From a Carnegie Mellon perspective, the project is also worthwhile and interesting as it is a premiere example of cross-collaboration between departments on campus and Pittsburgh culture off campus. Randi Smith, a senior architecture major and Waffle Shop staff member, explained the excitement of “starting this business from scratch” and seeing the shop grow, as it was forced to combine “departments across schools” and outsource creatively in order to stay alive.
Of the 13 staff members of the shop, there are two art majors, eight design students, two masters students in arts management, and the aforementioned Smith. Hoping to acquire a SURF grant this year, Boyd and Smith both cited the importance of coming together across campus and having at least some business skills to get their project’s message out while keeping it funded. Smith sees the next step of the Waffle Shop being to “convince people it is a real restaurant.”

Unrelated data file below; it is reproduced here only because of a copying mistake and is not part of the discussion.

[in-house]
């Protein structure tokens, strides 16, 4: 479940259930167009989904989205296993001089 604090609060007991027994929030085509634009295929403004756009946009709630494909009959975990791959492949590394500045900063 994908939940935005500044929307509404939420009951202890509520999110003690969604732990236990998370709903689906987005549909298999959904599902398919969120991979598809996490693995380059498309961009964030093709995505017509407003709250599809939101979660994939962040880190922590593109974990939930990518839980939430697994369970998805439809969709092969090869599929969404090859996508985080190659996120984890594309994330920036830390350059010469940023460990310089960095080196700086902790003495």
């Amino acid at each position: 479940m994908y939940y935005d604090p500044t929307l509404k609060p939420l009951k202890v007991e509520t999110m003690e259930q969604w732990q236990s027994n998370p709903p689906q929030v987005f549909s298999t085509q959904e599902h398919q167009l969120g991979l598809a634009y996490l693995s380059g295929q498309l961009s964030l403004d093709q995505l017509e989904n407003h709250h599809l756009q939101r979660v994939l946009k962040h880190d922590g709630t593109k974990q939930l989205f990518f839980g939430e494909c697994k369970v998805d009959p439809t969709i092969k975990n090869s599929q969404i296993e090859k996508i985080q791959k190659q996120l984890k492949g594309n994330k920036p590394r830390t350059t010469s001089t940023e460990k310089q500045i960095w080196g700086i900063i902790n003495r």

An exciting aspect to the Waffle Shop is that you never know who is going to walk through its doors. Opening when most businesses are closed for the day or weekend, the shop is a convergence of many different people and lifestyles coming together for the simple goal of having a waffle and enjoying some company. Smith explained the shop’s atmosphere as a converging place “when all those paths cross.”